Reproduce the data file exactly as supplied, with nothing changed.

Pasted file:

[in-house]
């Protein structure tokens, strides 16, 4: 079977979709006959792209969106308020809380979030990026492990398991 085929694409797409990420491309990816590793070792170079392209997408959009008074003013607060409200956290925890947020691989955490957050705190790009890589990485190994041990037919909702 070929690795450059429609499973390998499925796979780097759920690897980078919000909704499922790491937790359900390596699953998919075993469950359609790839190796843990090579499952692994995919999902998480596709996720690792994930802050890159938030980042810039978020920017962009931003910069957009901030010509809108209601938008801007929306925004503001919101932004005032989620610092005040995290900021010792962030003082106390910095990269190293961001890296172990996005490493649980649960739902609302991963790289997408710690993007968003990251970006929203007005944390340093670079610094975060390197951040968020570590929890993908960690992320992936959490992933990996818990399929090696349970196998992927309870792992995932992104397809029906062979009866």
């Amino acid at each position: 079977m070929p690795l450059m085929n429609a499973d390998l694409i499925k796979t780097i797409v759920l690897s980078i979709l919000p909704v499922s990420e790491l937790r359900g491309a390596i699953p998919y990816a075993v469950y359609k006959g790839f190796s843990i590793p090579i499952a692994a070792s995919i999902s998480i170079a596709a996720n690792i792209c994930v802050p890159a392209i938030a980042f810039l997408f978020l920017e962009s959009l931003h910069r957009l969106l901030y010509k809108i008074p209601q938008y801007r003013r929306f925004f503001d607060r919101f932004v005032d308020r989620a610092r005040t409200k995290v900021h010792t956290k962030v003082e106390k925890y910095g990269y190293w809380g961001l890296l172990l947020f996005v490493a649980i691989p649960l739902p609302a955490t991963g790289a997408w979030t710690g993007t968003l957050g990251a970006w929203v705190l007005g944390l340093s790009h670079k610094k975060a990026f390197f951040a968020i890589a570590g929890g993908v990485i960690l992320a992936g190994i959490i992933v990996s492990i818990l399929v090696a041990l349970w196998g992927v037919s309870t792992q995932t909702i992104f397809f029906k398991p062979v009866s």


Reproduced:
[in-house]
């Protein structure tokens, strides 16, 4: 079977979709006959792209969106308020809380979030990026492990398991 085929694409797409990420491309990816590793070792170079392209997408959009008074003013607060409200956290925890947020691989955490957050705190790009890589990485190994041990037919909702 070929690795450059429609499973390998499925796979780097759920690897980078919000909704499922790491937790359900390596699953998919075993469950359609790839190796843990090579499952692994995919999902998480596709996720690792994930802050890159938030980042810039978020920017962009931003910069957009901030010509809108209601938008801007929306925004503001919101932004005032989620610092005040995290900021010792962030003082106390910095990269190293961001890296172990996005490493649980649960739902609302991963790289997408710690993007968003990251970006929203007005944390340093670079610094975060390197951040968020570590929890993908960690992320992936959490992933990996818990399929090696349970196998992927309870792992995932992104397809029906062979009866």
């Amino acid at each position: 079977m070929p690795l450059m085929n429609a499973d390998l694409i499925k796979t780097i797409v759920l690897s980078i979709l919000p909704v499922s990420e790491l937790r359900g491309a390596i699953p998919y990816a075993v469950y359609k006959g790839f190796s843990i590793p090579i499952a692994a070792s995919i999902s998480i170079a596709a996720n690792i792209c994930v802050p890159a392209i938030a980042f810039l997408f978020l920017e962009s959009l931003h910069r957009l969106l901030y010509k809108i008074p209601q938008y801007r003013r929306f925004f503001d607060r919101f932004v005032d308020r989620a610092r005040t409200k995290v900021h010792t956290k962030v003082e106390k925890y910095g990269y190293w809380g961001l890296l172990l947020f996005v490493a649980i691989p649960l739902p609302a955490t991963g790289a997408w979030t710690g993007t968003l957050g990251a970006w929203v705190l007005g944390l340093s790009h670079k610094k975060a990026f390197f951040a968020i890589a570590g929890g993908v990485i960690l992320a992936g190994i959490i992933v990996s492990i818990l399929v090696a041990l349970w196998g992927v037919s309870t792992q995932t909702i992104f397809f029906k398991p062979v009866s």